But Michael Caine was merely the last in a line of stage names adopted by the actor. When Caine started acting, he went by Michael Scott. His agent told Caine he would have to change it, however, due to another actor with that name who was a member of the actor’s trade union, Equity

Caine’s agent gave him 30 minutes to decide on a new name. The actor explained what happened next in his book The Elephant to Hollywood:

[I] sat down on a bench in the middle of Leicester Square. It was – as now – the venue for all the premiere releases. I looked around at all the cinemas, at all the stars up there with their names in lights, and tried to imagine myself alongside them. Michael—? And then I saw it. Humphrey Bogart, my favorite actor, my hero, was starring in The Caine Mutiny. Caine – because it was short, because it was easy to spell, because I was feeling very mutinous at the time – and because, like Cain in the Old Testament, I, too, was outside Paradise. Michael Caine it would be.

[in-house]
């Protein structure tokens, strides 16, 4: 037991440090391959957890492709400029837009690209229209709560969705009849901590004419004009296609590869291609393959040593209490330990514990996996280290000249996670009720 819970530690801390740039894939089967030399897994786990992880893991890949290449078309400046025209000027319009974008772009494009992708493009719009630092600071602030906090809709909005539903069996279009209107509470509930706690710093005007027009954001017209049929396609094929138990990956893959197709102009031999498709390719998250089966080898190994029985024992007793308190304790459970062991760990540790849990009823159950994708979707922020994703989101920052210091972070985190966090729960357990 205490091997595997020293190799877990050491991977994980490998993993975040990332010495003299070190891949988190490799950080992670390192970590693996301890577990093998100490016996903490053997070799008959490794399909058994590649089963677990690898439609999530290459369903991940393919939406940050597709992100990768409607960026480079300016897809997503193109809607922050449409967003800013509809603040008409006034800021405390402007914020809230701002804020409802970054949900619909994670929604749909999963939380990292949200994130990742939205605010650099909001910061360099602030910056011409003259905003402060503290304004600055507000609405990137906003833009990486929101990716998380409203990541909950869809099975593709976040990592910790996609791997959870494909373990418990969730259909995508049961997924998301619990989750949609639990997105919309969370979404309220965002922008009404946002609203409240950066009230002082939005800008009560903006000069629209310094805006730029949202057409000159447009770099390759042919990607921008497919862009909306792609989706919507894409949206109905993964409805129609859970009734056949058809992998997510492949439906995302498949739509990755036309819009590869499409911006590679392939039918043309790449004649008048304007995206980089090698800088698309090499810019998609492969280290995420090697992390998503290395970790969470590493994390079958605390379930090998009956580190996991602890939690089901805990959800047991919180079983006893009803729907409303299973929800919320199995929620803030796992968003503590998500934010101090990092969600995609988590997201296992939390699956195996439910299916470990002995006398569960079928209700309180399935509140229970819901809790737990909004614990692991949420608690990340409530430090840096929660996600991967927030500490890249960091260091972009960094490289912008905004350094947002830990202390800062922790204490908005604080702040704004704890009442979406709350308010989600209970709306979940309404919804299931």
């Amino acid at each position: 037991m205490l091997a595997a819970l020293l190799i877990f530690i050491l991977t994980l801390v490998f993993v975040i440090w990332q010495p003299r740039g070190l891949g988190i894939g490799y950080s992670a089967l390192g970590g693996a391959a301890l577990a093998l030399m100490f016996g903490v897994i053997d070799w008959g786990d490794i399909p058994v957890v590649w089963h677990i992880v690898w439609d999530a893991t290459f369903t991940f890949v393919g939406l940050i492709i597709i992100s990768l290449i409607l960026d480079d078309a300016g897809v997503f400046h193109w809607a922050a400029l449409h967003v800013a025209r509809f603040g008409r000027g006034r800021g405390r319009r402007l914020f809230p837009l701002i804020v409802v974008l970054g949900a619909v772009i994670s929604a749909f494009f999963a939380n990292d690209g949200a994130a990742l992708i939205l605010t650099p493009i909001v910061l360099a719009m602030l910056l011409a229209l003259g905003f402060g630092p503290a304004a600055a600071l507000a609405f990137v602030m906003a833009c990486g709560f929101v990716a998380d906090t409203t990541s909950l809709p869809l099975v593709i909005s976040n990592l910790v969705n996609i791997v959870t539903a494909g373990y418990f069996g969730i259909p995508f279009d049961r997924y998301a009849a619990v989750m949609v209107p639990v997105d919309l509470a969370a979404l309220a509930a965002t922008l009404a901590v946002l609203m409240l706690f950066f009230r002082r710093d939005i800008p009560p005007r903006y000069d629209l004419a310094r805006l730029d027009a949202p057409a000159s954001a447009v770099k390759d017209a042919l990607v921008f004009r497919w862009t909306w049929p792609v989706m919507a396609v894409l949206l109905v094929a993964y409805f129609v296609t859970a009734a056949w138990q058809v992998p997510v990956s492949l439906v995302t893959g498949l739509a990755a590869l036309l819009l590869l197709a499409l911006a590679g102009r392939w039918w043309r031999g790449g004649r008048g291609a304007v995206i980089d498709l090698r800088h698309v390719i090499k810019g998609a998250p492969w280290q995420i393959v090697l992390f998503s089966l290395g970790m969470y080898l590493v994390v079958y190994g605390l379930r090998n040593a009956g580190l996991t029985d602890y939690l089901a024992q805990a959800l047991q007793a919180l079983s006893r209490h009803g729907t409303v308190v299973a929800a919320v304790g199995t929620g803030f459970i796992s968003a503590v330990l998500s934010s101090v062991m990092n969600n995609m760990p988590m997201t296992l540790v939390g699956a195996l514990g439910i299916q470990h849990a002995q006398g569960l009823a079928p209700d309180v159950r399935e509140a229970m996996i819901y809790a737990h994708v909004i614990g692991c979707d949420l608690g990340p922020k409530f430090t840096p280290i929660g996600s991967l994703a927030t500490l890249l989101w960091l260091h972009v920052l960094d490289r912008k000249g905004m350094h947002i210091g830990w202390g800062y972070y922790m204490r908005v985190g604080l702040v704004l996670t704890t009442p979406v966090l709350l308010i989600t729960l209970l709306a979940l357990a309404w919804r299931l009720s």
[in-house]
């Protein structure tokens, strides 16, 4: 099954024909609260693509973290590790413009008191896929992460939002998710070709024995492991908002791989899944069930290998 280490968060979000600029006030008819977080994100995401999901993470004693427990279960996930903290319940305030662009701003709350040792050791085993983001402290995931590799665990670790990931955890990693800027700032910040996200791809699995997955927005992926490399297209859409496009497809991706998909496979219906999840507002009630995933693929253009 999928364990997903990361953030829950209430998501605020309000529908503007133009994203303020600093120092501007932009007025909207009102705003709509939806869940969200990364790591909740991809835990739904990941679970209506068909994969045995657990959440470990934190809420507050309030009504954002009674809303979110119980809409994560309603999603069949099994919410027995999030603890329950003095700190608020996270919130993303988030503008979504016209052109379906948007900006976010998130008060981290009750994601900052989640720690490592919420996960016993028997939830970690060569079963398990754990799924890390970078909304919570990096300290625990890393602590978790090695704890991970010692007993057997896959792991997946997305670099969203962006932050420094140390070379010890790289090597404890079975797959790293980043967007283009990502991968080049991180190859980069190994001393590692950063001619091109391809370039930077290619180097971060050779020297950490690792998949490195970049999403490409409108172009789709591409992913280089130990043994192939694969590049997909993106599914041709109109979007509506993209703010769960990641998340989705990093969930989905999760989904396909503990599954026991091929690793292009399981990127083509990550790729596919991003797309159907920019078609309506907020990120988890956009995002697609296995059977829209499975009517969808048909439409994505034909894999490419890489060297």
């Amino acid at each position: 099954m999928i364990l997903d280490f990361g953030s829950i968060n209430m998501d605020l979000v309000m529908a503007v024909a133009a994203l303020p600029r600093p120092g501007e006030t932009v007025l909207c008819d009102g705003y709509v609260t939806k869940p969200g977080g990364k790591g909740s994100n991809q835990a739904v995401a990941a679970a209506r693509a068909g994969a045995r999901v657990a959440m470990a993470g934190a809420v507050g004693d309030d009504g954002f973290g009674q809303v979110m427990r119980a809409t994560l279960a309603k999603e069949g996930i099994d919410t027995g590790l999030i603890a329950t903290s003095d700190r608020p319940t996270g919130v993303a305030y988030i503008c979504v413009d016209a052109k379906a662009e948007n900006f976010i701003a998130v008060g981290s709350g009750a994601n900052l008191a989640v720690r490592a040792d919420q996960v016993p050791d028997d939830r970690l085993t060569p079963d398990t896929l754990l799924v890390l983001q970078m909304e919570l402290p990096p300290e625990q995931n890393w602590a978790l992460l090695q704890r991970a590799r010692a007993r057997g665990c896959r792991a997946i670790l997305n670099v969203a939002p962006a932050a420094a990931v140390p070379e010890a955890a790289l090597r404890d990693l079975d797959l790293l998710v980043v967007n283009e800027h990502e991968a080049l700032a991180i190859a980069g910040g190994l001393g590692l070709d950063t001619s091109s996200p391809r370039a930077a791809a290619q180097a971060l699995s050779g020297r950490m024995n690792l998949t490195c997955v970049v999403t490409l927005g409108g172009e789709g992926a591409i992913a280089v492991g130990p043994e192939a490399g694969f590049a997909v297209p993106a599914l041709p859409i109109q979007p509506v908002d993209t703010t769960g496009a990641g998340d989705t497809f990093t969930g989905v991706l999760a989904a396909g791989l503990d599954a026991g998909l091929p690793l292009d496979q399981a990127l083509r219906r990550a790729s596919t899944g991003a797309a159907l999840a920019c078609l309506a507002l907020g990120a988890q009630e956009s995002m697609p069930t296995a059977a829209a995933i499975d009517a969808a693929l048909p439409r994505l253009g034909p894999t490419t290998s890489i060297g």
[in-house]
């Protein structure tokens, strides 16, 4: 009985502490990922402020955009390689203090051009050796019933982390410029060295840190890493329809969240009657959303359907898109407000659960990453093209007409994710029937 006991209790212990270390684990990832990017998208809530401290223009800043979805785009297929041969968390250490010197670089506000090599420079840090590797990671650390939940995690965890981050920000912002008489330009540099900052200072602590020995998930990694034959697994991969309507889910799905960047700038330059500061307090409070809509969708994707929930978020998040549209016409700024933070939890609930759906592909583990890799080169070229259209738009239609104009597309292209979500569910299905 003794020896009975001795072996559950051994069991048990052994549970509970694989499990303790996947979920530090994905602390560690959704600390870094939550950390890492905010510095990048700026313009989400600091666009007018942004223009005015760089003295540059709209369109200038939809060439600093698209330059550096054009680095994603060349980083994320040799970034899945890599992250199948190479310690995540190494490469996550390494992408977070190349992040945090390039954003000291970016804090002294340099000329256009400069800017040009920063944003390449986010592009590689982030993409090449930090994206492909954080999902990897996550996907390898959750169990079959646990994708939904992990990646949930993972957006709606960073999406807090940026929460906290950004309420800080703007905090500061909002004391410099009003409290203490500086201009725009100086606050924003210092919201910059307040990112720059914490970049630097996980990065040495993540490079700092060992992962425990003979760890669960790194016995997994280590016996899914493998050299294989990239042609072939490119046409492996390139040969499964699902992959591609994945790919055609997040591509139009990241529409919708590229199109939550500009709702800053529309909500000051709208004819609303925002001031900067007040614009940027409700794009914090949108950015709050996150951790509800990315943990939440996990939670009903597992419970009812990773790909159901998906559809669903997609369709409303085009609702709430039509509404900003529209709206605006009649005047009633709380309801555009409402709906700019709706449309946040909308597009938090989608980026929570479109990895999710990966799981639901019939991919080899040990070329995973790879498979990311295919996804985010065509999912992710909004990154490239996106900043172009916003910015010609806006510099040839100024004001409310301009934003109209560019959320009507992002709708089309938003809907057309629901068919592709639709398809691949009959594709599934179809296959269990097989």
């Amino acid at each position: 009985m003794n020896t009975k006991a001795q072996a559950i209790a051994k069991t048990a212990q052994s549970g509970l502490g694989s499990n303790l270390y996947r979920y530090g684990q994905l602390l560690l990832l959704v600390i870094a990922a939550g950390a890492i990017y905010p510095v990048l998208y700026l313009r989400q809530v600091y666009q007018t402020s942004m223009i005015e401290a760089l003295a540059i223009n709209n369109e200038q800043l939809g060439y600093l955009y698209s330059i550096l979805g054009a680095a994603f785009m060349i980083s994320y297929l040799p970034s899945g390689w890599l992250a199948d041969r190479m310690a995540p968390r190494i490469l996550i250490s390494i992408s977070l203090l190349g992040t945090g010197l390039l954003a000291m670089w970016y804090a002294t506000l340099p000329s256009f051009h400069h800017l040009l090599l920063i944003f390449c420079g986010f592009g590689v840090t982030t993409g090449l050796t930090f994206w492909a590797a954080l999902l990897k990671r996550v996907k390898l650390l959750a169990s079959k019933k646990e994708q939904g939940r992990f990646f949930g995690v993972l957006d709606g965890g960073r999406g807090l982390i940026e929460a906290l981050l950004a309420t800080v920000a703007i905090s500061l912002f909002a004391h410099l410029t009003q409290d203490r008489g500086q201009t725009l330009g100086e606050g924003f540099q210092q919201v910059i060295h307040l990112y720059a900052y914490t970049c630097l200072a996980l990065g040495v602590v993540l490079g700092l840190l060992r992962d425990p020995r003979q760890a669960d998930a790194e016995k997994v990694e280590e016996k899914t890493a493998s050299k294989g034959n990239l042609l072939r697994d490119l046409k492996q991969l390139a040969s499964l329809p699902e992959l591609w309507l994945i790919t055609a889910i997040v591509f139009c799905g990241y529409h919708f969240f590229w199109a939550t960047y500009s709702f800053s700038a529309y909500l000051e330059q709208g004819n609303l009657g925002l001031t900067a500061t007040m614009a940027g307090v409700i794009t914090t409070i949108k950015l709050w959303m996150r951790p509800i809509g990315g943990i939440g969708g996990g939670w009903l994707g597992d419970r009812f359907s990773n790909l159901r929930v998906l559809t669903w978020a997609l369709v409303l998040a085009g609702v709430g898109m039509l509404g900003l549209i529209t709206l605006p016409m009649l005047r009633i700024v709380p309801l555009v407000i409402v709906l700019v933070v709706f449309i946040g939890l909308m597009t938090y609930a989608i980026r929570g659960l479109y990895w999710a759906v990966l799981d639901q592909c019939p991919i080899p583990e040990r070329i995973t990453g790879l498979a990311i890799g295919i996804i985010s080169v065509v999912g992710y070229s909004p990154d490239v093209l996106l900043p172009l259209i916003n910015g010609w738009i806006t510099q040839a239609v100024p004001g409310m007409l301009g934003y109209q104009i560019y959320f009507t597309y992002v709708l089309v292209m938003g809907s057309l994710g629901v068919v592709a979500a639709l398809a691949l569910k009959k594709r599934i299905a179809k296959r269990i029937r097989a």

3. Pink’s Stage Name Comes From A Movie, But That’s Only Part Of The Story

Pink's Stage Name Comes From A Movie, But That's Only Part Of The Story

When Alicia Beth Moore was watching Reservoir Dogs with friends, one made a request of her. Moore (now Pink) recalled:

My best friend had never seen a white girl’s vagina before so he asked me if [he] could see it, so I showed it to him and he said, “It’s pink!” Then my friends started calling me Mr. Pink.

Mr. Pink was a character in Reservoir Dogs played by Steve Buscemi. When Pink actually crossed paths with Buscemi, she tried to thank him, but it didn’t go well. She told the story in vivid detail: